LOSER: Saturday Night Live has a big Biden problem
President Joe Biden has been in public office before SNL's 1975 debut, but the late-night staple still hasn’t found someone to perfectly spoof him. While many have taken on the role over the years — among them Kevin Nealon, Woody Harrelson, Jason Sudeikis, Alex Moffat and Jim Carrey — the absence of a go-to Biden became painfully obvious after he was sworn in as the country’s commander-in-chief in January. When SNL returned in September, new featured player James Austin Johnson took over the role to decidedly mixed reviews. Audiences are steadily trickling out of Studio 8H, too: The 47th season premiere saw an overall 41 percent drop in viewers from the season premiere episode in 2020. — R.S.
WINNER: Fans brought Manifest back from the TV graveyard
They liked it, they really liked it! After NBC put Manifest on their no-fly list for a fourth season, old and new fans went on a big-time Netflix binge, making the series a regular presence in the streaming service's "most watched" list. In August, Netflix announced that the show would soar to a conclusion with 20 all-new episodes. Here's hoping the show comes to a satisfying, crowd-pleasing end that's more like Newhart and less like Lost. — E.A.
LOSER: Remake this! On second thought, don't.
Cobra Kai has shown that TV audiences are down for reboots of franchises that include original cast members. Remakes, on the other hand, are a harder sell. Just ask the makers of Amazon Prime Video's I Know What You Did Last Summer and CBS's Clarice, both of which tried to revive familiar names with new faces and were met with collective shrugs. Even initially successful remakes like The CW's Walker have seen declining ratings. Season 2 of the Jared Padalecki-led revival of the Chuck Norris show debuted to less than a million viewers — a substantial decline from its series premiere in January. — E.A.
WINNER: Only Murders in the Building slayed on Hulu
We weren’t the only ones delighted by this oddly amusing murder mystery, which debuted in August. Hulu reported that the freshman show, in which Selena Gomez, Steve Martin and Martin Short star as neighbors investigating a death that hit entirely too close to home for them, was “the most-watched comedy ever on Hulu, by a good measure.” And the streamer cranked out several other buzzy, critically acclaimed shows, including the final season of Pen15, Reservation Dogs and Season 2 of The Great. — R.S.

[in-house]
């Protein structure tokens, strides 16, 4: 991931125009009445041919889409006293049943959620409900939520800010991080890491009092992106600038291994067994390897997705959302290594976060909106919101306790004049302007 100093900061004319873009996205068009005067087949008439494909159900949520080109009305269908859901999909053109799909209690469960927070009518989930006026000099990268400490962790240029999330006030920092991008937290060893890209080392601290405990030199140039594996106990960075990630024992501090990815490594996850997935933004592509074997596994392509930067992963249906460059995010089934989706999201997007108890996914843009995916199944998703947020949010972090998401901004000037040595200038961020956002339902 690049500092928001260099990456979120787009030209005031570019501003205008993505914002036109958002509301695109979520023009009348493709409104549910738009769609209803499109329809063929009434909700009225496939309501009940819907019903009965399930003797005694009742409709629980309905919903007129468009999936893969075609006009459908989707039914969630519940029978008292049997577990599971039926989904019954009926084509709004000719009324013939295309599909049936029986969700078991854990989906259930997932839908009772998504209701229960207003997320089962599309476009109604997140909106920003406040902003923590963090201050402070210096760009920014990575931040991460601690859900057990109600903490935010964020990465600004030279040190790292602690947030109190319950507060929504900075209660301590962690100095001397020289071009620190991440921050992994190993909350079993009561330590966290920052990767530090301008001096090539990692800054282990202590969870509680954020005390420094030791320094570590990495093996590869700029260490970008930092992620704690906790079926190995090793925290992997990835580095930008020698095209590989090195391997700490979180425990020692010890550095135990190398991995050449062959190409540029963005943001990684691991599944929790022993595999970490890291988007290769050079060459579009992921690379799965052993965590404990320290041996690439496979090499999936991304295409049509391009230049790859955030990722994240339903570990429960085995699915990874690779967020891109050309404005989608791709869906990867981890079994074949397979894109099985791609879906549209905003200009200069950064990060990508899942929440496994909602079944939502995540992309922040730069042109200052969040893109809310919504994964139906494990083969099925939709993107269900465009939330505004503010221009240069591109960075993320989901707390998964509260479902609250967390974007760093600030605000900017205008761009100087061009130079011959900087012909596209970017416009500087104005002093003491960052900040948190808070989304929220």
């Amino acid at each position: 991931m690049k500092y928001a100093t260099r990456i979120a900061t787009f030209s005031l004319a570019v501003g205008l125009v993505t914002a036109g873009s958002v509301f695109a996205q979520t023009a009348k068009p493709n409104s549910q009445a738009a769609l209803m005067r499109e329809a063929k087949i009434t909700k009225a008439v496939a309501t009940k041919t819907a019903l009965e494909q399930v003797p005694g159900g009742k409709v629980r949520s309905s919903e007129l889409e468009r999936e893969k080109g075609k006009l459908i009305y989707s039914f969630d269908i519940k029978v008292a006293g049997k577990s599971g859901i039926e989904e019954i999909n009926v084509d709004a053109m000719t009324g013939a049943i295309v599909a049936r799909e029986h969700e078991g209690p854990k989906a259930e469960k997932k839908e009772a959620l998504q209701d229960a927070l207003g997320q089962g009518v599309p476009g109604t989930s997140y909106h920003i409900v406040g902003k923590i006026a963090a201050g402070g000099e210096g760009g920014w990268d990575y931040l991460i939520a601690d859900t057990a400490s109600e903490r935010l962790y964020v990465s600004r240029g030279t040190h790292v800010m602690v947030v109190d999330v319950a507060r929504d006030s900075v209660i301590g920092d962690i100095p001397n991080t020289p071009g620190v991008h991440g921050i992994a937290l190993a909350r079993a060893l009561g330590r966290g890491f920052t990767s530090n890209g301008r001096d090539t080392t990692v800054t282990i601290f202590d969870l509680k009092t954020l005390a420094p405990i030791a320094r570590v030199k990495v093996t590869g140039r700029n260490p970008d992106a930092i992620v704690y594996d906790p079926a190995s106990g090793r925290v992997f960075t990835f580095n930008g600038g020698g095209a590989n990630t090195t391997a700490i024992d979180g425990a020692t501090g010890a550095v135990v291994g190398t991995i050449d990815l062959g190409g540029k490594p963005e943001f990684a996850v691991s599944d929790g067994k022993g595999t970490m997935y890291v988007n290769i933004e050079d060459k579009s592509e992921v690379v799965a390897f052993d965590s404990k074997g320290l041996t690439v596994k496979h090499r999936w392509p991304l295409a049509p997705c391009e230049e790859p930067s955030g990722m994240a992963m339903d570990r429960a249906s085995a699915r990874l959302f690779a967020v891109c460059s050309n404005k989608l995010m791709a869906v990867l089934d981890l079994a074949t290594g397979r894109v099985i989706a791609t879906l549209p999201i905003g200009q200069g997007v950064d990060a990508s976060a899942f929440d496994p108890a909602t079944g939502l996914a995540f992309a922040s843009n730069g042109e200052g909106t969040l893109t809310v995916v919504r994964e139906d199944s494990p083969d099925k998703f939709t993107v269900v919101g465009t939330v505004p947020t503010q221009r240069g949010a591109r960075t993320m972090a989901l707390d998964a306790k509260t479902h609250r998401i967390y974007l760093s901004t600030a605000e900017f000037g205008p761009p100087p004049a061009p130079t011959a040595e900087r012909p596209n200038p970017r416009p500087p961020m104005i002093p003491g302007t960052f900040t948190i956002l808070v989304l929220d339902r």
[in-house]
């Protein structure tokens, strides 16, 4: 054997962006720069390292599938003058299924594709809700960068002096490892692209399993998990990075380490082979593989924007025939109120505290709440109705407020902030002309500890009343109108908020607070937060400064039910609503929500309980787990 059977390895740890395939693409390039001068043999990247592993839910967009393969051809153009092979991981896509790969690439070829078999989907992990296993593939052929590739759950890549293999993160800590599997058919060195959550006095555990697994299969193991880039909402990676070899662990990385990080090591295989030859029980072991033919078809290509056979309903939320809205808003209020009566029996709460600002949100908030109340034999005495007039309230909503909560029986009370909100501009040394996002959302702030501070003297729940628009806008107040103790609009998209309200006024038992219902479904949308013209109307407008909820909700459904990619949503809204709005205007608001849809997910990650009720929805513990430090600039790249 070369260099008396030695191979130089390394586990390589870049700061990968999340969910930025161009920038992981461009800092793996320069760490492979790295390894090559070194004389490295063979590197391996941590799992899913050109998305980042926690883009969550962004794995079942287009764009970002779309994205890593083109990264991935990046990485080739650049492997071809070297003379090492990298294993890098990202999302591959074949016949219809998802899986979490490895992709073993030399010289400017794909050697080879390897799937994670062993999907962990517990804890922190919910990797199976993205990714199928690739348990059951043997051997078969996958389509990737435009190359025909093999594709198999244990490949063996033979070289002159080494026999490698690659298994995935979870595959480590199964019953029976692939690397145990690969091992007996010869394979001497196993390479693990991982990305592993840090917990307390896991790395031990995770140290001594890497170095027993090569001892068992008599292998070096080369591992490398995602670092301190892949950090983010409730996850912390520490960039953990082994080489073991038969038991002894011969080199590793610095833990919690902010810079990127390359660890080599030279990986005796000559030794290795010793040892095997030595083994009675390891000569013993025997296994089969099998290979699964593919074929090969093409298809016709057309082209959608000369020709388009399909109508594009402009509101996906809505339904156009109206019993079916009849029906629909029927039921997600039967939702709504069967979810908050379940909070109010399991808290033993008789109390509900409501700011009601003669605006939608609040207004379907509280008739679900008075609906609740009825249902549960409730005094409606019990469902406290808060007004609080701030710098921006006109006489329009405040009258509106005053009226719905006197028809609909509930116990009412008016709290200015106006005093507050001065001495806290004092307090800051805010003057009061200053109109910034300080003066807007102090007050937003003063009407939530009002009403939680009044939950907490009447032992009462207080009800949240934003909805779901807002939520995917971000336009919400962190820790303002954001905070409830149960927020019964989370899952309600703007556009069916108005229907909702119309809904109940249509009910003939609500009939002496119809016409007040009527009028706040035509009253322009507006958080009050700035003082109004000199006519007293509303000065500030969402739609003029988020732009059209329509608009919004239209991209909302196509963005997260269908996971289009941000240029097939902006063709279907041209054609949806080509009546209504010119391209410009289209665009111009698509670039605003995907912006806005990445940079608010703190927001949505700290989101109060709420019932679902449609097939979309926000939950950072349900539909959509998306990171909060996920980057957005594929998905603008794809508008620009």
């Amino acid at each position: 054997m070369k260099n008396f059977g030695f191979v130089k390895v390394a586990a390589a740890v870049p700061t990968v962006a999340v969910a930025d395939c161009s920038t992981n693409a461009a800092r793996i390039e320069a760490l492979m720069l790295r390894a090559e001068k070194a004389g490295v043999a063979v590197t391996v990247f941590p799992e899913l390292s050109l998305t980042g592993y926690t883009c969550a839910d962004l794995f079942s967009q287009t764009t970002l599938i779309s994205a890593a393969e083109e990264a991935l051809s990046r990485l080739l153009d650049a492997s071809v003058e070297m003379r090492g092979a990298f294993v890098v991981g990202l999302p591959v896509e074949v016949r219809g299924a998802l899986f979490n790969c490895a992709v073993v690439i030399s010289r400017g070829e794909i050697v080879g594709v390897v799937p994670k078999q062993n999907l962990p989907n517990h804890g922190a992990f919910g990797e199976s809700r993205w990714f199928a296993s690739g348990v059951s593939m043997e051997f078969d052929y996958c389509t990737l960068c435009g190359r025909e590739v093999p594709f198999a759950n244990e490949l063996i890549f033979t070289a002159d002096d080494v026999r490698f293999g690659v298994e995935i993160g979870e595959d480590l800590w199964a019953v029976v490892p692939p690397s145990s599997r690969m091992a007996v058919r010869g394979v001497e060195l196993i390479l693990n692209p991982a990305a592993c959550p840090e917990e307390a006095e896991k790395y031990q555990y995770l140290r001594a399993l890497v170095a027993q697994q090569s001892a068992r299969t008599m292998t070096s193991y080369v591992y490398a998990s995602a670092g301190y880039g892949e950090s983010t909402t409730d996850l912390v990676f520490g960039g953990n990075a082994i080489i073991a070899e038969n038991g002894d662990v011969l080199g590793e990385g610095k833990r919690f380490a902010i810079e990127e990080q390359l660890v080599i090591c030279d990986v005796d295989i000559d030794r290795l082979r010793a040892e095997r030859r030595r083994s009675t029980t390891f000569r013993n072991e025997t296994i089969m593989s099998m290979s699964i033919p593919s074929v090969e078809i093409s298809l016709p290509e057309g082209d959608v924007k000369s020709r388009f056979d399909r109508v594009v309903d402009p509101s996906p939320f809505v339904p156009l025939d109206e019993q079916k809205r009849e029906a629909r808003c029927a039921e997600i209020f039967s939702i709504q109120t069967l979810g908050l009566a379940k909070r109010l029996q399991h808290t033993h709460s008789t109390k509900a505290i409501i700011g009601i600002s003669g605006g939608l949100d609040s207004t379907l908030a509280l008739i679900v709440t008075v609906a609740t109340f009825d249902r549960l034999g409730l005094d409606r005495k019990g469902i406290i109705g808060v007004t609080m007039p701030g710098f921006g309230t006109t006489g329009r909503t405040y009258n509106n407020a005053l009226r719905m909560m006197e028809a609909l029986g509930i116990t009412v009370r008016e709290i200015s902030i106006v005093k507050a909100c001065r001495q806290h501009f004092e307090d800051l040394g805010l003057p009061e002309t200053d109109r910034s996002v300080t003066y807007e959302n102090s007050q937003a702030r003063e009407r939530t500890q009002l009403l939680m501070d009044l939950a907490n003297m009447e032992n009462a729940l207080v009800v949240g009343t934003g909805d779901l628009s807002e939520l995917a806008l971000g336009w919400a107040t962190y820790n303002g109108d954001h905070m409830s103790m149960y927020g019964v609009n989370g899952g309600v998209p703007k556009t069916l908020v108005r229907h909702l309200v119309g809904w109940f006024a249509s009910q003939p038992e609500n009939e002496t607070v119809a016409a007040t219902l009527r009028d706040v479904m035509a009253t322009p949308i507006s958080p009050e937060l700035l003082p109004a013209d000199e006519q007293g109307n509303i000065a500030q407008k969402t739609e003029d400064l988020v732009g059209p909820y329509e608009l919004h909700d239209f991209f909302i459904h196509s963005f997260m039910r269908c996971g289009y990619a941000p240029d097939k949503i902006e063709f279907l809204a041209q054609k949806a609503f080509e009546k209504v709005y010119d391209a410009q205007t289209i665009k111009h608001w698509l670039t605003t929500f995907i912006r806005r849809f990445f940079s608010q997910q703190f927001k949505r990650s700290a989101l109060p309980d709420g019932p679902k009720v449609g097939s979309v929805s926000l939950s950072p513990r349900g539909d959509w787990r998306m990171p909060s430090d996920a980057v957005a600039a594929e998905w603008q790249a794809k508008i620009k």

LOSER: No one's watching awards shows
It shouldn’t be all that surprising that award show ratings continue to drop, as they’ve already been decreasing for years. But they absolutely plummeted in 2021: The Golden Globes plunged 60 percent from 18.3 million viewers in 2020 to 6.9 million in 2021; the Oscars dropped 51 percent, from 18.6 million to 9.2 million viewers (but at least all those people were spared the trainwreck ending where Chadwick Boseman didn't win the posthumous Academy Award that the producers so irresponsibly bet on); while the Grammys slipped 53 percent, from 18.7 million to 8.8 million viewers. Only the Emmys fared decently, increasing from 6.9 million to 7.4 million viewers. Can award shows recover? Possibly, but there’s strong evidence that award shows will never be the ratings behemoths they once were. — K.P.
WINNER: Cruel Summer is the new Riverdale
Freeform was once known as the home of Pretty Little Liars; in 2021 it's known as the home of Cruel Summer. Told across three separate timelines in the ‘90s, the series crafts a tight mystery that fans tuned in all summer long to figure out. The Cruel Summer premiere became Freeform's most watched premiere ever thanks to the show's target teen audience tuning in on Hulu and other on-demand platforms following the show’s initial airing. And it did that without any IP to back it up. Unlike The CW’s flagship series Riverdale — which initially raised eyebrows thanks to its edged-up take on Archie Comics characters — and HBO Max’s highly anticipated reboot of Gossip Girl, Cruel Summer relied on word-of-mouth to get viewers invested. A Season 2 is currently on its way. — Kaitlin Reilly
WINNER: Dwayne Johnson rocked network television with Young Rock
Dwayne Johnson flexed his TV muscles in 2021, executive producing and starring in the NBC sitcom, Young Rock, based on his own rags-to-riches life story. The Feb. 16 series premiere was the best launch for a network television comedy since 2019, and the family-friendly show got the greenlight for both a Christmas episode and a second season. Johnson also got into the streaming game, executive producing the Disney+ documentary series, Behind the Attraction. — E.A.